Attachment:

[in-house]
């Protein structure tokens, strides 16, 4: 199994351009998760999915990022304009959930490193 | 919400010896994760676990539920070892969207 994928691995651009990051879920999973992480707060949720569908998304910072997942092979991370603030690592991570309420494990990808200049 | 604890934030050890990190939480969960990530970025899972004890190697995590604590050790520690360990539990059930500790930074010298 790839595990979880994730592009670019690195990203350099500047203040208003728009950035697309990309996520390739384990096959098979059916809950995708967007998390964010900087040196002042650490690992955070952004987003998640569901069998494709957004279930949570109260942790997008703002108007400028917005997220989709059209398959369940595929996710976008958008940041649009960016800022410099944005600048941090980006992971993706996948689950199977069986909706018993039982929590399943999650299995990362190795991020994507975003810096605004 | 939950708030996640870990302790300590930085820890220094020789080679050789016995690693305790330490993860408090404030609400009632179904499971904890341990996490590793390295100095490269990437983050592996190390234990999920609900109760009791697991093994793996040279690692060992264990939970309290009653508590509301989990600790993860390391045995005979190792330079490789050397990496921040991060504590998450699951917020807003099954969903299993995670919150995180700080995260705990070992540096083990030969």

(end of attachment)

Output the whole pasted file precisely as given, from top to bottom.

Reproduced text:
[in-house]
């Protein structure tokens, strides 16, 4: 199994351009998760999915990022304009959930490193 | 919400010896994760676990539920070892969207 994928691995651009990051879920999973992480707060949720569908998304910072997942092979991370603030690592991570309420494990990808200049 | 604890934030050890990190939480969960990530970025899972004890190697995590604590050790520690360990539990059930500790930074010298 790839595990979880994730592009670019690195990203350099500047203040208003728009950035697309990309996520390739384990096959098979059916809950995708967007998390964010900087040196002042650490690992955070952004987003998640569901069998494709957004279930949570109260942790997008703002108007400028917005997220989709059209398959369940595929996710976008958008940041649009960016800022410099944005600048941090980006992971993706996948689950199977069986909706018993039982929590399943999650299995990362190795991020994507975003810096605004 | 939950708030996640870990302790300590930085820890220094020789080679050789016995690693305790330490993860408090404030609400009632179904499971904890341990996490590793390295100095490269990437983050592996190390234990999920609900109760009791697991093994793996040279690692060992264990939970309290009653508590509301989990600790993860390391045995005979190792330079490789050397990496921040991060504590998450699951917020807003099954969903299993995670919150995180700080995260705990070992540096083990030969």